In May 2009, MetPro Emergency Response launched its private emergency response service in Totteridge. Since then, it has gone from strength to strength, proving successful in becoming a valuable asset to a great many houses in Totteridge and Whetstone. By acting as a visual deterrent, the crime rate has dropped substantially in this area whilst increasing everywhere else.

MetPro Emergency Response is now expanding the service by taking it borough wide, thereby providing the protection and peace of mind for many more people in the surrounding areas.

Pretty well every aspect of the MetPro-Barnet connexion seems more Capone than kosher. So Malcolm feels an urge to speculate:

Suppose this (or anything like it) occurred in the next-door borough of Haringey, which is Labour controlled. Would not the streets be crawling with reptiles from the Tory press? Would not the shrieks of LibDem MPs and camp-followers rise for revenge? Would not Pickles have his heavy mob rummaging through the documents?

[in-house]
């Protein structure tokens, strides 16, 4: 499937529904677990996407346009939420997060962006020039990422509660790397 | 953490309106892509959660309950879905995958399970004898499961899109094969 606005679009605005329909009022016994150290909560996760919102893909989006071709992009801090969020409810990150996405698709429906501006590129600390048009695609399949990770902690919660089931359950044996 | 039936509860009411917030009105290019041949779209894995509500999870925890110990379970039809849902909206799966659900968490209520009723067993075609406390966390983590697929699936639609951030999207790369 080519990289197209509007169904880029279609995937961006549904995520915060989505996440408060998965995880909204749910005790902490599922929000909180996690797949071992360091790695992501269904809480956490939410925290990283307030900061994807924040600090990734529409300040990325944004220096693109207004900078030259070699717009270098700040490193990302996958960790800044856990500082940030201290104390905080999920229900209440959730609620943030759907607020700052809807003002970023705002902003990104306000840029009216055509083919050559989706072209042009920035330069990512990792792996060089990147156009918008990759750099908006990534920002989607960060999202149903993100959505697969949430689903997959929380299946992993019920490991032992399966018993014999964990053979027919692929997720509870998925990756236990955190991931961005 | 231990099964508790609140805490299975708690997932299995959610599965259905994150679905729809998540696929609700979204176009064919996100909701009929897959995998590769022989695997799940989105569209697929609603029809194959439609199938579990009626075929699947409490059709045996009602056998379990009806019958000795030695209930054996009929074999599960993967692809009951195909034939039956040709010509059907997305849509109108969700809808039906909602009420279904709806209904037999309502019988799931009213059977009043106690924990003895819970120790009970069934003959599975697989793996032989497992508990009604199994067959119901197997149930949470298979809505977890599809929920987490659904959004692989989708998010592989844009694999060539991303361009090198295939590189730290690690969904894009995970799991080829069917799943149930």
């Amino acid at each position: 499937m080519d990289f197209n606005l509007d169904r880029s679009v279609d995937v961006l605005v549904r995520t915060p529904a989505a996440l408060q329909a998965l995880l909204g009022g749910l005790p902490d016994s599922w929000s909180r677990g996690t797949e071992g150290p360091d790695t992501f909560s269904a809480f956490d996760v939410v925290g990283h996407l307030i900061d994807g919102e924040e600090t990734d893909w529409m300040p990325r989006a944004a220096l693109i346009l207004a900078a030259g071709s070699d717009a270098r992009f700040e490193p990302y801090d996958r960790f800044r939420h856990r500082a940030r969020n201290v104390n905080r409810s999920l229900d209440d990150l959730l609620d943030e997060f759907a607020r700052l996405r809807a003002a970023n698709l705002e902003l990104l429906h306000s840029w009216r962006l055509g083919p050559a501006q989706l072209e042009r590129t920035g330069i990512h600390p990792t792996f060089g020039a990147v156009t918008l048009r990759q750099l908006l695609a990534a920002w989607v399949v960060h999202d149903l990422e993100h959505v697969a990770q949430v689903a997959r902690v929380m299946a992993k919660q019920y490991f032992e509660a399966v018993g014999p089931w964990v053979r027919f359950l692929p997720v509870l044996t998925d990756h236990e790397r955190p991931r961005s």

But no.

Barnet is a star EasyJet council, the apple of any Tory eye. As such, in the present dispensation, it can do no wrong — well, it can’t be seen to do so. And if it does, tut tut!

Mr Toad, Councillor Brian Coleman has his political base in Barnet. Coleman is Boris Johnson’s personal fire-wall.

There will, it seems, be no enquiry into the whole shebang. That’s despite the clear assumptions that crimes have been committed — and not just defrauding the revenue and the Council  tax-payer. When MetPro were admitted to sites (college and library) where children and young persons were likely to be, a certain amount of form-filling would usually be required. If Barnet by-passed those requirements, there is a burden of proof on the Council.

Instead any “audit” will take place in private, under the helpful scrutiny of LibDem Councillor Lord Monroe Palmer, elevated to the House of Lords last autumn as one of Nick Clegg’s loyal ConDem praetorians.

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Filed under Boris Johnson, Conservative family values, Conservative Party policy., crime, Lib Dems, London, Tories.